II. Wars of Destruction and the Myth of the Hero
In 1914, it began the First World War, which ended in 1918. The conflict that involved virtually the entire world generated enormous discontent and skepticism about political, social and philosophical force until then. The man, who lived the war, starts to question the values of his time. The period of security, confidence in the future andeuphoria had ended. Hundreds of young men in uniform took to writing poetry as a way of striving to express extreme emotion at the very edge of experience. War poetry is not necessarily ‘anti-war’. It is, however, about the very large questions of life: identity, innocence, guilt, loyalty, courage, compassion, humanity, duty, desire, death.
Like most of the population of the countries thatinitiated the hostilities in 1914, much of the British poets faced with enthusiasm the possibility of participating in the "war to end all wars." We can see this in “The Soldier”, one of the poems of Rupert Brooke, who in the beginning of the war already had a good reputation as a poet in England.
“If I should die, think only this of me
That there's some corner of a foreign field
That is for everEngland. There shall be
In that rich earth a richer dust concealed;
A dust whom England bore, shaped, made aware, (…)
But the excitement was short lived, as the poets caught in touch with the day-to-day front. Charles Sorley, who died in combat with only 20, was just five months on the combat - long enough to observe that most of people didn’t agree or wanted to be there. “When yousee millions of the mouthless dead Across your dreams in pale battalions go,Say not soft things as other men have said, That you'll remember. For you need not so”. The disappointment, frustration and fear of the war can also be seen in a poem from William Noel Hodgson. “Before Action”, is kinda prophetical, his own memorial, as it was written just two days before he was killed in a battle.
“By all theglories of the day
And the cool evening’s benison: (...)
By all the days that I have lived,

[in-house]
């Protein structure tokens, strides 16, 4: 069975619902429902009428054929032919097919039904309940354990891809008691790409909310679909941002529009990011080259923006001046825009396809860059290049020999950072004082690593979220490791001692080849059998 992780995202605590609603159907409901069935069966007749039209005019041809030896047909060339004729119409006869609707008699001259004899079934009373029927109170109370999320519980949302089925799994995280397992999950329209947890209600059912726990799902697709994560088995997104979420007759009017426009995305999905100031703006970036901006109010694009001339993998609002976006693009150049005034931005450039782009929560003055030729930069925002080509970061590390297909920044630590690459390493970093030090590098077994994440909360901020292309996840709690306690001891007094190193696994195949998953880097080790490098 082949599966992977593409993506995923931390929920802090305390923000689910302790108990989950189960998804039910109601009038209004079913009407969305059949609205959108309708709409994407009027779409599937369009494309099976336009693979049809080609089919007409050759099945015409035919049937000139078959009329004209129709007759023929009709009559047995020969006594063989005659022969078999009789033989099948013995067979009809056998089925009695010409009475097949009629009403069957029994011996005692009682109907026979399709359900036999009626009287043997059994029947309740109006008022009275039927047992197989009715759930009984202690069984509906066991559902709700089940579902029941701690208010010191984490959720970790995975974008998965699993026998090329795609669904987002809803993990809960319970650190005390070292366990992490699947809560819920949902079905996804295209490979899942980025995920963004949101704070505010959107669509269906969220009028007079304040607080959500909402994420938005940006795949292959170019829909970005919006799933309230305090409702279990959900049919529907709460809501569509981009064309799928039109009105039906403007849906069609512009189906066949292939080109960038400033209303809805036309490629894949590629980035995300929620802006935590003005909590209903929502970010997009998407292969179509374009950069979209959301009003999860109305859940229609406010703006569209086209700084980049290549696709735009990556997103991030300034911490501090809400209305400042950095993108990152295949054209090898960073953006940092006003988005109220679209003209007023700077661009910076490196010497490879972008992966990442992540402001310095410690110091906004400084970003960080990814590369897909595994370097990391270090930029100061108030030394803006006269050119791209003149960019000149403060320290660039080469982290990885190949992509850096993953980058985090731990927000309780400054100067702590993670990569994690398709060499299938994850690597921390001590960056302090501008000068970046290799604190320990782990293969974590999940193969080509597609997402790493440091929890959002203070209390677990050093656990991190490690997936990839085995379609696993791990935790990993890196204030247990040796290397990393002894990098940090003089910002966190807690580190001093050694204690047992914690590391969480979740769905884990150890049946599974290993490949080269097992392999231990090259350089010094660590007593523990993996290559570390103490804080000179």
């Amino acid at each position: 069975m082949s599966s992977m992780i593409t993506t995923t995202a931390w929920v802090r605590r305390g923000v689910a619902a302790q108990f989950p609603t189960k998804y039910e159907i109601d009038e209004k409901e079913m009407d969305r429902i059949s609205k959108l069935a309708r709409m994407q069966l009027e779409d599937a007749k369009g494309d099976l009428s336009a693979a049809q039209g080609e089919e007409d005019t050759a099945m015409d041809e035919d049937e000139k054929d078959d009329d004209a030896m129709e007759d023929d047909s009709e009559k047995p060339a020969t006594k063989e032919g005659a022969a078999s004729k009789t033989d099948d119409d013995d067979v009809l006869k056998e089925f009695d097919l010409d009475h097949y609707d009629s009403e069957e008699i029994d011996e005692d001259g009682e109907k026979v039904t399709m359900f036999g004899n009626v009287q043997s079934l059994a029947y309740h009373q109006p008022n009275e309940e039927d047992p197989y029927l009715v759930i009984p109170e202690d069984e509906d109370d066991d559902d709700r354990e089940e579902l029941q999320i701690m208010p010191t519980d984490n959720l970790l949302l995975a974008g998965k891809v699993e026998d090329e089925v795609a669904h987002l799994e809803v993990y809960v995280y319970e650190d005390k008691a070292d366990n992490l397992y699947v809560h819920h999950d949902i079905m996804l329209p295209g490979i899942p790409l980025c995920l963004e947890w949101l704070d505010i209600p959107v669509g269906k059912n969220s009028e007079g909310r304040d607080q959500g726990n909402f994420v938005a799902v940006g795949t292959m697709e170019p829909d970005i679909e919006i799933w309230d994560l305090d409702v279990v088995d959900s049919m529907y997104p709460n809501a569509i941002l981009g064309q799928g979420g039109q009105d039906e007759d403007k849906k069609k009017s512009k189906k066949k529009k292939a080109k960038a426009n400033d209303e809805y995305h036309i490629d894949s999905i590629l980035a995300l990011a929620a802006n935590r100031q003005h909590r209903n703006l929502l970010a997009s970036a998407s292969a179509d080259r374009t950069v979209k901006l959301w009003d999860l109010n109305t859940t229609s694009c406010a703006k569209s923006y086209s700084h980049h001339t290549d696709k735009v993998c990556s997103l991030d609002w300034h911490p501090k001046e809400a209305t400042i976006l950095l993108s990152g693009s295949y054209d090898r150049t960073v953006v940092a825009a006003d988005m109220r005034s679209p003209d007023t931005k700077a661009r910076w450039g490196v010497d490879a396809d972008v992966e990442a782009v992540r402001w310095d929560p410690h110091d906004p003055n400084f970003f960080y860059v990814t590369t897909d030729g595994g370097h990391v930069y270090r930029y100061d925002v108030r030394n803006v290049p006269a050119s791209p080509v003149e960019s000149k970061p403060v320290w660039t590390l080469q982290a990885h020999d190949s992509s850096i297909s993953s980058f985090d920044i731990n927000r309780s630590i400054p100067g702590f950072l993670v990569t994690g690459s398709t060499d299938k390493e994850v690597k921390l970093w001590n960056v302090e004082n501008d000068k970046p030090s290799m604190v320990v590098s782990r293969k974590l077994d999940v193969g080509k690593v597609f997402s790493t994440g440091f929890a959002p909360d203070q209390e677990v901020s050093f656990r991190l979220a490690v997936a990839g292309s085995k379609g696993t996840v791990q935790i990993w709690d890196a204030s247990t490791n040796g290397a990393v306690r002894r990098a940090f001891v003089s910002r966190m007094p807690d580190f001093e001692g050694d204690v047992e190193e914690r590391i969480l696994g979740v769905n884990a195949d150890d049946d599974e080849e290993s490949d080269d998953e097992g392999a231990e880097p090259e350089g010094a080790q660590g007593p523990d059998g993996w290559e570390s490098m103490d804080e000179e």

Make me a soldier, Lord. (...)
By all of all men’s hopes and fears, (...)
By all his mad catastrophes,
Make me a man, O Lord. (...)
Must say good-bye to all of this: -
By all delights that I shall miss,
Help me to die, O Lord.”
After watching their friends dying, the soldiers started questioning thevalidity of the war. They realized that the heroes of this war was them, the ones that were fighting, giving their lives for a unknown cause, and not their generals, that most of the time were careless about their troop. Those generals weren’t usually in the front, fighting, with the soldier and had no idea or care of what was happening. The soldiers were becoming aware that because of theincompetence of those who were in charge many of them were losing their lives. We can see this is the poem “The general”, form Siegfried Sassoon:
‘Good-morning; good-morning!’ the General said
When we met him last week on our way to the line.
Now the soldiers he smiled at are most of ’em dead,
And we’re cursing his staff for incompetent swine.
‘He’s a cheery old card,’ grunted Harry to Jack
Asthey slogged up to Arras with rifle and pack.
But he did for them both by his plan of attack.”
The WWI ended up becoming the precursor of a period marked by genocides and increasingly bloody conflict. Between 1914 and 1918, nothing was more symbolic of what was to come than inhuman "trench warfare", where the hosts dug holes in the ground to hide from the enemy during very long periods. And itwas there, in this environment, living inside those trench, surrounded by dead bodies, that the war poetries were writing, as we can see in this poem “Dreamers”, from Siegfried Sassoon:
“(…)Soldiers are dreamers; when the guns begin
They think of firelit homes, clean beds, and wives.
I see them in foul dugouts, gnawed by rats,
And in the ruined trenches, lashed with rain,